Maka Alkalo land dispute case proceeds

By Muhammed Sailu Bah

The land dispute case involving Maka’s Balla Manneh, proceeded on Thursday 4 June 2015 at the Lower Nuimi District Balla MannehTribunal in Essau.

This case was presided over by a panel headed by Fabakary Nana Sonko chief of Lower Nuimi District. The second plaintiff Ousman Ceesay, a resident of Maka village as well as 5 witnesses all testified against the defendant, Balla Manneh, Maka’s Alkalo

The Tribunal asked Ousman Ceesay: “Why do you summon Balla Manneh?

Ousman Ceesay responded: “The place designated as a pathway for use by Livestock to get to the main bush where they use as gazing place is used by Alkalo Balla Manneh as a Farm. Again two of the pillars erected on the said land have been pulled down by the Alkalo.”

The tribunal asked the defendant whether the claim is true, Balla responded in the negative.

The Tribunal later asked Ousman Ceesay, second complainant to narrate what had happened.

Ousman Ceesay said “Years ago, some people came and met with the then Alkalo, Balla’s father and identified a place for the animals to use for grazing. A pathway as well was designated which animals will use to reach the main bush where they will be gazing.

“Even Balla himself has for several years used it for herding his cattle as well as his son’s. We want him to know that it was never owned by Manneh Kunda, but the village.  The land which was designated for animal grazing was owned by few people: Tamsir Mabel Jallow, Ma Demba Kebbeh, Modou Joof and the rest was a natural bush, and if my memory can serve me well it was in the year 1971.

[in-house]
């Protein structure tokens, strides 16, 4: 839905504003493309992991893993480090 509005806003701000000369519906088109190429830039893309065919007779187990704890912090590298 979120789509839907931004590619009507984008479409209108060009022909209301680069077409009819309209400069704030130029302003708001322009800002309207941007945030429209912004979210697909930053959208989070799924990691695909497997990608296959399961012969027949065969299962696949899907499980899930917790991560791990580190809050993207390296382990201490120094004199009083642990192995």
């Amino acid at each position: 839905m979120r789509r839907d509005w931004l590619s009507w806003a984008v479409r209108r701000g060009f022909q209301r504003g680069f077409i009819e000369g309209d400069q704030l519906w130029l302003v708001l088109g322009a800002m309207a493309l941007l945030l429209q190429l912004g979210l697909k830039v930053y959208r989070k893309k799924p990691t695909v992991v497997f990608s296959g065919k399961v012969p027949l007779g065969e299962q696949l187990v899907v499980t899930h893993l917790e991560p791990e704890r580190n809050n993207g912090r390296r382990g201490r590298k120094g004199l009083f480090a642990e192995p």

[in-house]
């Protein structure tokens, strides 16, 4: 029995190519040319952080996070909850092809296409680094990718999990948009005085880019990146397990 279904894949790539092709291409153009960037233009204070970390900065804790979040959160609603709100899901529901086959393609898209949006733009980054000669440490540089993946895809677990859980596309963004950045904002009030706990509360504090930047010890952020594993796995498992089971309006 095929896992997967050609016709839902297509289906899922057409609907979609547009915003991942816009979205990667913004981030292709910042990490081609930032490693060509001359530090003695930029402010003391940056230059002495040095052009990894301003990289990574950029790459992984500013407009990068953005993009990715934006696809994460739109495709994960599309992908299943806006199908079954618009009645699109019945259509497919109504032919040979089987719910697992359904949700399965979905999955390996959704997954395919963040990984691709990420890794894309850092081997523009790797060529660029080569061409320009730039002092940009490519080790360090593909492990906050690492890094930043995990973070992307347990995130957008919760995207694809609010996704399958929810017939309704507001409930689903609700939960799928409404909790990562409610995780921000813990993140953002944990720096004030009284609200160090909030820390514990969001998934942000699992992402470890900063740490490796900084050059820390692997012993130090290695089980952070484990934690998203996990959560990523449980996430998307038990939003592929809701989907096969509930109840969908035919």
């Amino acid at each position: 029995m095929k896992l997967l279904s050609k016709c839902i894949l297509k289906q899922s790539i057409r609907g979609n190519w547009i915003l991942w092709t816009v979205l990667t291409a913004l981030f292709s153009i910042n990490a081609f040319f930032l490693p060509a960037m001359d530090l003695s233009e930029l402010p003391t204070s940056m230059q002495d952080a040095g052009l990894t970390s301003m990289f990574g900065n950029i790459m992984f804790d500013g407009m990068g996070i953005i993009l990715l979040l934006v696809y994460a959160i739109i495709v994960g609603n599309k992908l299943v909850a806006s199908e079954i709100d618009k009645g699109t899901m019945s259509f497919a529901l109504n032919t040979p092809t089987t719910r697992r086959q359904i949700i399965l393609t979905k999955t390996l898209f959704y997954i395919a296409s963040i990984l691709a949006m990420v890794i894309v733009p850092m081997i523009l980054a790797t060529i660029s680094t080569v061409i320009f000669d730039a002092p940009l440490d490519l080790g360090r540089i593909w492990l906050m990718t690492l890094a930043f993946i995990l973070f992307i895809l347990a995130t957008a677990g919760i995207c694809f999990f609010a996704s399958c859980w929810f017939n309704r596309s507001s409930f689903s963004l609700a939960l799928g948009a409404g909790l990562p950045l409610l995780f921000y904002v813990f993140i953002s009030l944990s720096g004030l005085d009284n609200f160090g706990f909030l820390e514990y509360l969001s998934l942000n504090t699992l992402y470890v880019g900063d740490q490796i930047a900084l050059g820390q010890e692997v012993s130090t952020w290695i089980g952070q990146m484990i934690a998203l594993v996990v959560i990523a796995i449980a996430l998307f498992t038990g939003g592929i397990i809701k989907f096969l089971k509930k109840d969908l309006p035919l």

“In 1998 Balla took the mantle of Alkaloship from his father, that’s the time Balla entered the bush and encroached in all areas of the bush. When the villagers noticed it they all said it was time to get up and stop Balla from what he was doing.  So some elders of the village reported the matter to the chief, then the Chief told us to consult the NBR livestock association because it is their domain. In addition the chief sent Ebou Ndowe and Mustapha Ceesay to go and talk to the villagers in MAKA on the issue.

“Later Samba Gibbi, the then Livestock Association Chairman and Ebrima Bah, the current livestock Chairman as well as representatives of the Chiefs came to the said land to survey the land in order to identify the place properly for use by animals as pathway and grazing place.

“During the survey a portion of the farms of some of the people were taken to be part of the animal pathway. Among them are Bassirou Ndow, Ash Jobe and Hamadou Jobe as well as Balla Manneh.  All the others agreed with the decision except Balla.

“Balla later cultivated the land after the Chief asked people to stop using the land for farming purpose.

“Balla at first agreed to leave the land but later he put it to his personal use. Balla went to the chief the following day after the survey of the land and told the Chief that the Maka people have taken their family farmland which had already been cultivated and used it for Livestock grazing.  Then later Balla told us that the chief had given him a document to allow him to cultivate the land and to leave it after harvesting.

“But Balla did not do so as he later cultivated millet in the following year and prevented cattle from getting to their usual grazing area in the bush. So we decided to stand up and make sure this stops.